"ESA is seeking student software developers from across Europe to participate in its Summer of Code in Space. Winning applicants will be paid to develop innovative open-source software for space projects. ESA's Summer of Code in Space (SOCIS) is an annual programme to give students the chance to work on open-source space-related software during their summer time. Since SOCIS began in 2011, more than 60 students have been part of the adventure, and if you are a student in any ESA Member State, this year could be your turn."
"A software application based on an algorithm created by a NASA challenge has the potential to increase the number of new asteroid discoveries by amateur astronomers. Analysis of images taken of our solar system's main belt asteroids between Mars and Jupiter using the algorithm showed a 15 percent increase in positive identification of new asteroids. During a panel Sunday at the South by Southwest Festival in Austin, Texas, NASA representatives discussed how citizen scientists have made a difference in asteroid hunting. They also announced the release of a desktop software application developed by NASA in partnership with Planetary Resources, Inc., of Redmond, Washington."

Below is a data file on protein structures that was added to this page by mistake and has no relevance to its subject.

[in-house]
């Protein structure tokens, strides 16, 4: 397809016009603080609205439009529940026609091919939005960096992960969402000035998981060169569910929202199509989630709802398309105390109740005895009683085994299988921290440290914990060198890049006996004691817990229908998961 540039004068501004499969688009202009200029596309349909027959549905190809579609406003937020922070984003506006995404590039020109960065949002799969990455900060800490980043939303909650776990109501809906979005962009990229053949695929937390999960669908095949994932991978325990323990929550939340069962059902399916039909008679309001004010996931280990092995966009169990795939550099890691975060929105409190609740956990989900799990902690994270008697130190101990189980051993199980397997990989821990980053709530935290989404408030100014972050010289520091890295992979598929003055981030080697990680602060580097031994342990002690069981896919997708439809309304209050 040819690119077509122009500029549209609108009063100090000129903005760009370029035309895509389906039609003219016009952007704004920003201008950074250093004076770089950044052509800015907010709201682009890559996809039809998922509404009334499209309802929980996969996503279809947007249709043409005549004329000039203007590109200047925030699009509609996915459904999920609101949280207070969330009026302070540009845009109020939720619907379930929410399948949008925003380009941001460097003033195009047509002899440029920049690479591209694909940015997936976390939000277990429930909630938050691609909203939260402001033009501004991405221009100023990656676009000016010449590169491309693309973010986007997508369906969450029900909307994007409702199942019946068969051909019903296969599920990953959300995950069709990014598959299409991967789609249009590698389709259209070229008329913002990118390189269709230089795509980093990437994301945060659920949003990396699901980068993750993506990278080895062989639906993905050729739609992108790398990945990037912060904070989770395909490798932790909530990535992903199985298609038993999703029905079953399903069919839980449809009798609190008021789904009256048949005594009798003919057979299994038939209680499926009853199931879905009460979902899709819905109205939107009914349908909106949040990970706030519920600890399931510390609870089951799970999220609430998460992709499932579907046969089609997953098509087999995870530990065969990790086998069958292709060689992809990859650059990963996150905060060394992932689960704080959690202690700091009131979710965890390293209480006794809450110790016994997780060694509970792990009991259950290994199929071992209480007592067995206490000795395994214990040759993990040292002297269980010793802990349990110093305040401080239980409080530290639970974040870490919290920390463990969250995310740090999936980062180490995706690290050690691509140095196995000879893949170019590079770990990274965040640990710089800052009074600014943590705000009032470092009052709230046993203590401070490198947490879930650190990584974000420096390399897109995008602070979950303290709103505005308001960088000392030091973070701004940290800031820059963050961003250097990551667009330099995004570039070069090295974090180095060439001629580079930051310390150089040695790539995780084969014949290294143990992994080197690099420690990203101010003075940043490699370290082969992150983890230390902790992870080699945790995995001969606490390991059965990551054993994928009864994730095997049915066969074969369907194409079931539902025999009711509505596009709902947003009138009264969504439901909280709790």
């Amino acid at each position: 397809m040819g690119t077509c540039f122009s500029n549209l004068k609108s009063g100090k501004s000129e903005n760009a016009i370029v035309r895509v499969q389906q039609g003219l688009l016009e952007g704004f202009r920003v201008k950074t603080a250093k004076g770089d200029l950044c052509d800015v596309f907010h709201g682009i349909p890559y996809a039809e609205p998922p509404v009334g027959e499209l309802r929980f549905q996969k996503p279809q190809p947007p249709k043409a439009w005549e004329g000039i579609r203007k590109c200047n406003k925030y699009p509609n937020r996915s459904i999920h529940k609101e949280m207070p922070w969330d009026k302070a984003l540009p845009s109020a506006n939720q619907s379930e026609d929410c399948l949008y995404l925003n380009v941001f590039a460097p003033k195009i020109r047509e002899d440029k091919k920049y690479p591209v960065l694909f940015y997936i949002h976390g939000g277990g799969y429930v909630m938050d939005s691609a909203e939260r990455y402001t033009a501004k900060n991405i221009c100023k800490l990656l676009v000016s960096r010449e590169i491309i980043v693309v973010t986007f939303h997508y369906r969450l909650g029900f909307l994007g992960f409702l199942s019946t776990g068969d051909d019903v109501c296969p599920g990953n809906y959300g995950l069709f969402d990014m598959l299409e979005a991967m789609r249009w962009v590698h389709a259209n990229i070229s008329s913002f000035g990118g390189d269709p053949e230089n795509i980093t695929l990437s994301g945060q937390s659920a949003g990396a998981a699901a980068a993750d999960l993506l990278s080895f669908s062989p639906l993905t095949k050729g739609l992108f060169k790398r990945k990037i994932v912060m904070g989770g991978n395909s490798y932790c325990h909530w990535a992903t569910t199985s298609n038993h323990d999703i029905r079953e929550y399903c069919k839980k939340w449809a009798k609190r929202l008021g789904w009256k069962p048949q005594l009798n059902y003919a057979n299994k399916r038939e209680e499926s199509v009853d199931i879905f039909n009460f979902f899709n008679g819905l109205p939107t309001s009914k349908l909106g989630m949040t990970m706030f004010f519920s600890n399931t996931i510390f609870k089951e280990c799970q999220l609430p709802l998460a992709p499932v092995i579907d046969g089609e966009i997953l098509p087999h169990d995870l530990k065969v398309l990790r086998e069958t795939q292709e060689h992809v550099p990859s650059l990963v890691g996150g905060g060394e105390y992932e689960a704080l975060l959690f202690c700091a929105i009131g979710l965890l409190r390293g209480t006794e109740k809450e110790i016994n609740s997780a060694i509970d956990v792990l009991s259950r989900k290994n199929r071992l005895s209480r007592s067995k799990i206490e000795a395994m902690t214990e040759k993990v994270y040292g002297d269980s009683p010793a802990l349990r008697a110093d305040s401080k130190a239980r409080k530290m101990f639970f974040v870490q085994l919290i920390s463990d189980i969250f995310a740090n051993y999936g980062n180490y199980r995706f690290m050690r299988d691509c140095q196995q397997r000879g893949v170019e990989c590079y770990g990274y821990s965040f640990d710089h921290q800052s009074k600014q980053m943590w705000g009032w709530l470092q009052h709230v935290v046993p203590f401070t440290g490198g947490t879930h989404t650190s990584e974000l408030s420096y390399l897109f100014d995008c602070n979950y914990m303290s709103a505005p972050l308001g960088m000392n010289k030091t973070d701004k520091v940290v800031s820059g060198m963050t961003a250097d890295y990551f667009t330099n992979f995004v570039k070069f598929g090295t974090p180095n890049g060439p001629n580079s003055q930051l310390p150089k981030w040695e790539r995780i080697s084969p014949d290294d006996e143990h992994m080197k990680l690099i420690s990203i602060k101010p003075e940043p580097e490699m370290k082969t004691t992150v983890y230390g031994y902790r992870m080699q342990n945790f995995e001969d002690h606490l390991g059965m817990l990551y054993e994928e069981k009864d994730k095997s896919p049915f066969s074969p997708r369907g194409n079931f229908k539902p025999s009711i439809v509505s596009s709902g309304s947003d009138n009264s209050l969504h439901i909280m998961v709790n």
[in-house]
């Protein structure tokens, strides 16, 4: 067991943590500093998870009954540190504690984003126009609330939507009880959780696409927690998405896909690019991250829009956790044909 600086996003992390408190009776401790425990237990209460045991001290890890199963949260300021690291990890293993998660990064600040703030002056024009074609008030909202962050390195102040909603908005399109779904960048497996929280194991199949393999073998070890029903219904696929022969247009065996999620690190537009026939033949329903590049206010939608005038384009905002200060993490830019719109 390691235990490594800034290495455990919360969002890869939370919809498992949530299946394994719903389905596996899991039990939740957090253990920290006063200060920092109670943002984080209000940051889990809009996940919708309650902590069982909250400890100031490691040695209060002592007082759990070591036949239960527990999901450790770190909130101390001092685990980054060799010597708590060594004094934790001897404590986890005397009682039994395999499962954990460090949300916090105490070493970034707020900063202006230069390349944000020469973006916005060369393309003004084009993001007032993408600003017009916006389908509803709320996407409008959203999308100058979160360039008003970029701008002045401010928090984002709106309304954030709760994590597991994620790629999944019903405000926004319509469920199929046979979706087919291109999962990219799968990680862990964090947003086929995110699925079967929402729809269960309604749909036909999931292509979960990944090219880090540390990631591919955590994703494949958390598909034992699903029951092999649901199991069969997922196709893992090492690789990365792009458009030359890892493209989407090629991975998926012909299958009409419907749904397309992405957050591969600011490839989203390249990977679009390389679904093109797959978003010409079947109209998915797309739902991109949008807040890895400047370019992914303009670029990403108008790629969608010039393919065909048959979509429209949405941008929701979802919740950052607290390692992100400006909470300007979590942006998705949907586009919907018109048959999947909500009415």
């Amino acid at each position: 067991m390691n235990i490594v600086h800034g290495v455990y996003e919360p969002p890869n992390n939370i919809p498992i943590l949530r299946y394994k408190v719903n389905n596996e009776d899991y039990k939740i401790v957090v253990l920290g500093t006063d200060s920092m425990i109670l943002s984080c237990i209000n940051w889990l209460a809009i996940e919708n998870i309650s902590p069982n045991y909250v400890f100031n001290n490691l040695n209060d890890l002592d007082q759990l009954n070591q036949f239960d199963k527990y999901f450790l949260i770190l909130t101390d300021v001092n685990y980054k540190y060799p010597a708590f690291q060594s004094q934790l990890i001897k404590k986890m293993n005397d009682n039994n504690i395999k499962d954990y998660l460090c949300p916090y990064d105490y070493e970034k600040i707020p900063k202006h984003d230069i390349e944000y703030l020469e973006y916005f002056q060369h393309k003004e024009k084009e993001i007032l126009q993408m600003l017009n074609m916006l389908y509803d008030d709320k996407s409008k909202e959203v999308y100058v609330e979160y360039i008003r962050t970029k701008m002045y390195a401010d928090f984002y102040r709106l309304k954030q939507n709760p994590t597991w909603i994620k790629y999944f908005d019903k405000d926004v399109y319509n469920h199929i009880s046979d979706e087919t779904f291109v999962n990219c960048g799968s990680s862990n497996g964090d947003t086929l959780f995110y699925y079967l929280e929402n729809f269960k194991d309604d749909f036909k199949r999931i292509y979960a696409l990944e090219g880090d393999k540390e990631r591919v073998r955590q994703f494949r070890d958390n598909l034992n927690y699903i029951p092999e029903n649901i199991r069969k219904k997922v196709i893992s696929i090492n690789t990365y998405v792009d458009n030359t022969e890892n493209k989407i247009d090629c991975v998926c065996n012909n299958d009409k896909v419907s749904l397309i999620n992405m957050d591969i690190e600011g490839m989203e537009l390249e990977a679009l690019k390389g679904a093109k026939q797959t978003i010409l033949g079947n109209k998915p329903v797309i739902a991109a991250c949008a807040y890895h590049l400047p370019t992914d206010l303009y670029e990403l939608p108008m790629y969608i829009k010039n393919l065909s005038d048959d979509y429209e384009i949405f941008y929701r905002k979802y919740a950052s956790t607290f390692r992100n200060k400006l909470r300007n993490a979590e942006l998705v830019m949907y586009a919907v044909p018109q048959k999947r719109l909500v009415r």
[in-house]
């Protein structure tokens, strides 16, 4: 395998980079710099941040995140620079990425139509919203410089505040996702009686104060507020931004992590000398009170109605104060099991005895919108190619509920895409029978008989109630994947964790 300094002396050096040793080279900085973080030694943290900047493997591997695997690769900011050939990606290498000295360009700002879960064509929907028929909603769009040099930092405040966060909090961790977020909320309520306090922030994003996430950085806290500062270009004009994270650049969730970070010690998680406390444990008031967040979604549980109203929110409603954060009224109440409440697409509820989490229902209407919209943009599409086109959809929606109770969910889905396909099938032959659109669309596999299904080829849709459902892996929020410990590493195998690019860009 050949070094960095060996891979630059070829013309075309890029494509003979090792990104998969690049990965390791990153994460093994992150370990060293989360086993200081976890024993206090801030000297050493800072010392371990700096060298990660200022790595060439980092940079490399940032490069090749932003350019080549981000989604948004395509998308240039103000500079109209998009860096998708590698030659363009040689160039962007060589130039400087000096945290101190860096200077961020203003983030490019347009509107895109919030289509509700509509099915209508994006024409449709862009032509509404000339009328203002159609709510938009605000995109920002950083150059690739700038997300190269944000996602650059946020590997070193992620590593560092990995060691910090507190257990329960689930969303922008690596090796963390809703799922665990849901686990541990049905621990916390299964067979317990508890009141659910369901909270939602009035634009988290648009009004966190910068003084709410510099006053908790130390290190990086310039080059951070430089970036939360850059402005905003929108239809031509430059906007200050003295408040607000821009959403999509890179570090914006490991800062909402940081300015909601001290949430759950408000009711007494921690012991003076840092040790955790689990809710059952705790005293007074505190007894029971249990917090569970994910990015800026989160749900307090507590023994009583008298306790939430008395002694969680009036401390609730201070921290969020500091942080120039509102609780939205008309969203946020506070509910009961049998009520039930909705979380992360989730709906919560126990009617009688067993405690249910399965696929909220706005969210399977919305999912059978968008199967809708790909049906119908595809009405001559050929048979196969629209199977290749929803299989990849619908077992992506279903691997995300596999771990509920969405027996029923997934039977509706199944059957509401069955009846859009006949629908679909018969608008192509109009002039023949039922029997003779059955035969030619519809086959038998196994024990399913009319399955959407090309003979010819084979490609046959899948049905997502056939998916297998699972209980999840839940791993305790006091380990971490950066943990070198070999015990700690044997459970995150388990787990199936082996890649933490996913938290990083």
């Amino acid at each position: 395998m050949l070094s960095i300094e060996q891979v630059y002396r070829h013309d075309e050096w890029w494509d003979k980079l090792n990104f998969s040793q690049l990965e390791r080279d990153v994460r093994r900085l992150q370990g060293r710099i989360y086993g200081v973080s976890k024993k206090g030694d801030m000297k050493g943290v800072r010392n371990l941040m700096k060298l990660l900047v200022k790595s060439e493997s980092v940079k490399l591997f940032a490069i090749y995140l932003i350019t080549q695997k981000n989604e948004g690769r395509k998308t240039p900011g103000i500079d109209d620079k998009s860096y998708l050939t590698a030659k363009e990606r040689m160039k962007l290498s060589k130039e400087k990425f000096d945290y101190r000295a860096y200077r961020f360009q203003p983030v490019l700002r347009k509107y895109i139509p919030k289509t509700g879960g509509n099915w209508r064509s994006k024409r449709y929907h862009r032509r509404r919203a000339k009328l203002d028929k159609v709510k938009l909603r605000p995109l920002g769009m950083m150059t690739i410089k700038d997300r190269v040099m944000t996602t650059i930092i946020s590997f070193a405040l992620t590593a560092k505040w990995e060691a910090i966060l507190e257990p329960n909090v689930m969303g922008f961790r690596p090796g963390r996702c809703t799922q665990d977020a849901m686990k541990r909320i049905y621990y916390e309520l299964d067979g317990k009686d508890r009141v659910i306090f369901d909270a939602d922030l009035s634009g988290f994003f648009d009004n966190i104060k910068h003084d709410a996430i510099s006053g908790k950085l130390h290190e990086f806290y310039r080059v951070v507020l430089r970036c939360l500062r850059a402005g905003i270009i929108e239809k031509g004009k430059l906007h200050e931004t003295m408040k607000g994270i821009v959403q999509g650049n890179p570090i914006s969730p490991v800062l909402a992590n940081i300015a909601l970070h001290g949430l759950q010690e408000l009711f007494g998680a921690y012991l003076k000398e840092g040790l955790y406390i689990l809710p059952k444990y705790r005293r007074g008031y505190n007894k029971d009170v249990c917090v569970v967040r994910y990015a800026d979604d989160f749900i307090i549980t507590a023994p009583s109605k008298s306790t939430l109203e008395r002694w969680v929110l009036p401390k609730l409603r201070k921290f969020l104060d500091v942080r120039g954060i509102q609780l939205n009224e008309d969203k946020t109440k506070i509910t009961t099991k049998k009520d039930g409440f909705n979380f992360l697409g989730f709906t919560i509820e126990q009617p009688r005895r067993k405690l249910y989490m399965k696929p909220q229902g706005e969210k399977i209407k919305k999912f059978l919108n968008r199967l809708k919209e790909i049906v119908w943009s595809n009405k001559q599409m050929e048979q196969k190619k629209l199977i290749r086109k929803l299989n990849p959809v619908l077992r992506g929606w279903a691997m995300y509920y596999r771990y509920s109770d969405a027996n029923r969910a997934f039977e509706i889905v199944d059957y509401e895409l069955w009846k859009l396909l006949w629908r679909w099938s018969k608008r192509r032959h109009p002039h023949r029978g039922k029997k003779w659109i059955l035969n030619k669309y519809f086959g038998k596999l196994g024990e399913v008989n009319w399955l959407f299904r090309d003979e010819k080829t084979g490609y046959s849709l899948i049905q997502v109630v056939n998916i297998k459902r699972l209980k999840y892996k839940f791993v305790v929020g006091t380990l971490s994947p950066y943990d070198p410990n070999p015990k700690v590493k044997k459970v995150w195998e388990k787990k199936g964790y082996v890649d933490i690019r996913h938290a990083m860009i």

"College students have the opportunity to be at the forefront of innovation for NASA's journey to Mars by designing systems for future space habitats and exploration systems through the agency's Exploration Habitat (X-Hab) Academic Innovation Challenge. The challenge is designed to engage students directly in the design, research and development of functional components of future habitats. As NASA develops missions to send astronauts to destinations far into the solar system, such as an asteroid and Mars, a habitat to sustain the crews pioneering deep space environments will be needed. The challenge also will help develop strategic partnerships with universities in order to increase knowledge in critical exploration capabilities and technology risk reduction activities."